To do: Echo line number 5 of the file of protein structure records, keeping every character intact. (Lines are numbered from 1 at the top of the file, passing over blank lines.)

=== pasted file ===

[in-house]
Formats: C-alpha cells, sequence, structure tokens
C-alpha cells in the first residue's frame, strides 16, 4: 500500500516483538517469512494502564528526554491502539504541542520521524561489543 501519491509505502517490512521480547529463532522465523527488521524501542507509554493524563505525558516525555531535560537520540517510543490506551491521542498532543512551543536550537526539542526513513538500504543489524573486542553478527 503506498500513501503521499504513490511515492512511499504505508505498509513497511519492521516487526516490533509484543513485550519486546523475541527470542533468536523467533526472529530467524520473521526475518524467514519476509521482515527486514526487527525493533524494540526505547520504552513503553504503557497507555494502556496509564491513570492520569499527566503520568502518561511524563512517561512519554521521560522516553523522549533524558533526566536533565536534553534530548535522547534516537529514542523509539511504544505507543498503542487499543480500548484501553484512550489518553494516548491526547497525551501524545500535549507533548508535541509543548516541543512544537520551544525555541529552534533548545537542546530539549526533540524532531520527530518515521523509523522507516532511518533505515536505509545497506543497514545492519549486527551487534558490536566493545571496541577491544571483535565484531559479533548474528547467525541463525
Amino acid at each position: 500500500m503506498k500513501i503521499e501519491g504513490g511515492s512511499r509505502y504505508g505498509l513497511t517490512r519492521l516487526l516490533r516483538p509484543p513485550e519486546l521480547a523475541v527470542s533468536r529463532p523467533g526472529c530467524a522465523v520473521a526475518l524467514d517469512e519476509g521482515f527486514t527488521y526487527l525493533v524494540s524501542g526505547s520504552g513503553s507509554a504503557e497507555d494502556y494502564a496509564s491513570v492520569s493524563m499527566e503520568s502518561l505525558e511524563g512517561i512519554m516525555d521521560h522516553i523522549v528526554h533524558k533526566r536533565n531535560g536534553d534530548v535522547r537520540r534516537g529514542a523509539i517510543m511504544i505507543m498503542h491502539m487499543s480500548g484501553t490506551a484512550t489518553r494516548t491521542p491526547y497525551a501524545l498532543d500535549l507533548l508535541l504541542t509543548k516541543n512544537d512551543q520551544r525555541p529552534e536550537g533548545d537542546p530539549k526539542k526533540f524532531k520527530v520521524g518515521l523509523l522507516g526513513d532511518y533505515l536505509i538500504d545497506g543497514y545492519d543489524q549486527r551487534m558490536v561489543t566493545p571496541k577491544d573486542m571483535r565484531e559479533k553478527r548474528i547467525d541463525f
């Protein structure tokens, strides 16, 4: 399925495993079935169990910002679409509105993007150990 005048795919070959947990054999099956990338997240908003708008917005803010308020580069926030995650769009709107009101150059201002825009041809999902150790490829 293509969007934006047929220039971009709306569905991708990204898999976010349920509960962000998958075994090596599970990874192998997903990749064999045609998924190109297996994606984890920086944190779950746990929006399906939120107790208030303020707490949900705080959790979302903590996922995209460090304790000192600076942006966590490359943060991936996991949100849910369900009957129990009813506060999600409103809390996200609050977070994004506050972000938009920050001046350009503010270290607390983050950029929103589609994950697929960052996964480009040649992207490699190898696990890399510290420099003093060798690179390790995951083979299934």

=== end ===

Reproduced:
């Protein structure tokens, strides 16, 4: 399925495993079935169990910002679409509105993007150990 005048795919070959947990054999099956990338997240908003708008917005803010308020580069926030995650769009709107009101150059201002825009041809999902150790490829 293509969007934006047929220039971009709306569905991708990204898999976010349920509960962000998958075994090596599970990874192998997903990749064999045609998924190109297996994606984890920086944190779950746990929006399906939120107790208030303020707490949900705080959790979302903590996922995209460090304790000192600076942006966590490359943060991936996991949100849910369900009957129990009813506060999600409103809390996200609050977070994004506050972000938009920050001046350009503010270290607390983050950029929103589609994950697929960052996964480009040649992207490699190898696990890399510290420099003093060798690179390790995951083979299934």